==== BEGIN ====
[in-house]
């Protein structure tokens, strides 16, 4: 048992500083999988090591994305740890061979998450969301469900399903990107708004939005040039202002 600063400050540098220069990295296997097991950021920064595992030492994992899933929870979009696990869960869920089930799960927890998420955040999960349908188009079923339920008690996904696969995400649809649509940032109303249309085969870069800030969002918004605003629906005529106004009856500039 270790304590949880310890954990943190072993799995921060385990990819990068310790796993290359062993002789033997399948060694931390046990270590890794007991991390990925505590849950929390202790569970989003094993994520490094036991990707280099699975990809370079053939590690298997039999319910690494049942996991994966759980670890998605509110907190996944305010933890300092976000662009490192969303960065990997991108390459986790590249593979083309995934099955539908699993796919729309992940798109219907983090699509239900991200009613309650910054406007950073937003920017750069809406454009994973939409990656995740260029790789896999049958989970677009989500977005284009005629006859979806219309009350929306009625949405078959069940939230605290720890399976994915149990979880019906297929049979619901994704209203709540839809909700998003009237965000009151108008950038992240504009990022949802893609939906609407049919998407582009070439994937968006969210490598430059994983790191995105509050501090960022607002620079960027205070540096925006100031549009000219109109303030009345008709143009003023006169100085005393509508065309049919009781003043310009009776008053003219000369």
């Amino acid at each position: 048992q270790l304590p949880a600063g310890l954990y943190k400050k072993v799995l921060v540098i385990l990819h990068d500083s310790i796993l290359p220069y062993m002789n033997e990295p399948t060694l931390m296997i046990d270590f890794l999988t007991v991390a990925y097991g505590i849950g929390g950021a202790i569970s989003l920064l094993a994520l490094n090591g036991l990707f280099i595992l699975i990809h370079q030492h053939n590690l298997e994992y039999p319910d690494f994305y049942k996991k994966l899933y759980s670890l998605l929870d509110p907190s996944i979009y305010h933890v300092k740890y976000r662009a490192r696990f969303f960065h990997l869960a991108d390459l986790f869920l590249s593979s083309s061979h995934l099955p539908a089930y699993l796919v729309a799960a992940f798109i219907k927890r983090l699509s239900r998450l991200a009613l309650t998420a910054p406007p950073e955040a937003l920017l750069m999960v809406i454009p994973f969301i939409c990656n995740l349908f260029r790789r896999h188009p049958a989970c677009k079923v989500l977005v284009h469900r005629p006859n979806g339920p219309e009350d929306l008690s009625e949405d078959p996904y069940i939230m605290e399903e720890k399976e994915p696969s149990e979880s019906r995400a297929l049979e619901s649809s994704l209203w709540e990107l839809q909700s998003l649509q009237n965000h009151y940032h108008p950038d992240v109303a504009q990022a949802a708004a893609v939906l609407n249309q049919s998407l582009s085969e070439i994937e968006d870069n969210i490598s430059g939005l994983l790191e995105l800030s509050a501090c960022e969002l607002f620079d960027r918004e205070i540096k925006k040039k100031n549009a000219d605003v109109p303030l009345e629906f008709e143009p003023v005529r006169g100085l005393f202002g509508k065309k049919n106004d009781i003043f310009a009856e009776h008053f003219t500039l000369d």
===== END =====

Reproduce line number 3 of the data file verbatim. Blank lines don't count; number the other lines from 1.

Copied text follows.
């Amino acid at each position: 048992q270790l304590p949880a600063g310890l954990y943190k400050k072993v799995l921060v540098i385990l990819h990068d500083s310790i796993l290359p220069y062993m002789n033997e990295p399948t060694l931390m296997i046990d270590f890794l999988t007991v991390a990925y097991g505590i849950g929390g950021a202790i569970s989003l920064l094993a994520l490094n090591g036991l990707f280099i595992l699975i990809h370079q030492h053939n590690l298997e994992y039999p319910d690494f994305y049942k996991k994966l899933y759980s670890l998605l929870d509110p907190s996944i979009y305010h933890v300092k740890y976000r662009a490192r696990f969303f960065h990997l869960a991108d390459l986790f869920l590249s593979s083309s061979h995934l099955p539908a089930y699993l796919v729309a799960a992940f798109i219907k927890r983090l699509s239900r998450l991200a009613l309650t998420a910054p406007p950073e955040a937003l920017l750069m999960v809406i454009p994973f969301i939409c990656n995740l349908f260029r790789r896999h188009p049958a989970c677009k079923v989500l977005v284009h469900r005629p006859n979806g339920p219309e009350d929306l008690s009625e949405d078959p996904y069940i939230m605290e399903e720890k399976e994915p696969s149990e979880s019906r995400a297929l049979e619901s649809s994704l209203w709540e990107l839809q909700s998003l649509q009237n965000h009151y940032h108008p950038d992240v109303a504009q990022a949802a708004a893609v939906l609407n249309q049919s998407l582009s085969e070439i994937e968006d870069n969210i490598s430059g939005l994983l790191e995105l800030s509050a501090c960022e969002l607002f620079d960027r918004e205070i540096k925006k040039k100031n549009a000219d605003v109109p303030l009345e629906f008709e143009p003023v005529r006169g100085l005393f202002g509508k065309k049919n106004d009781i003043f310009a009856e009776h008053f003219t500039l000369d």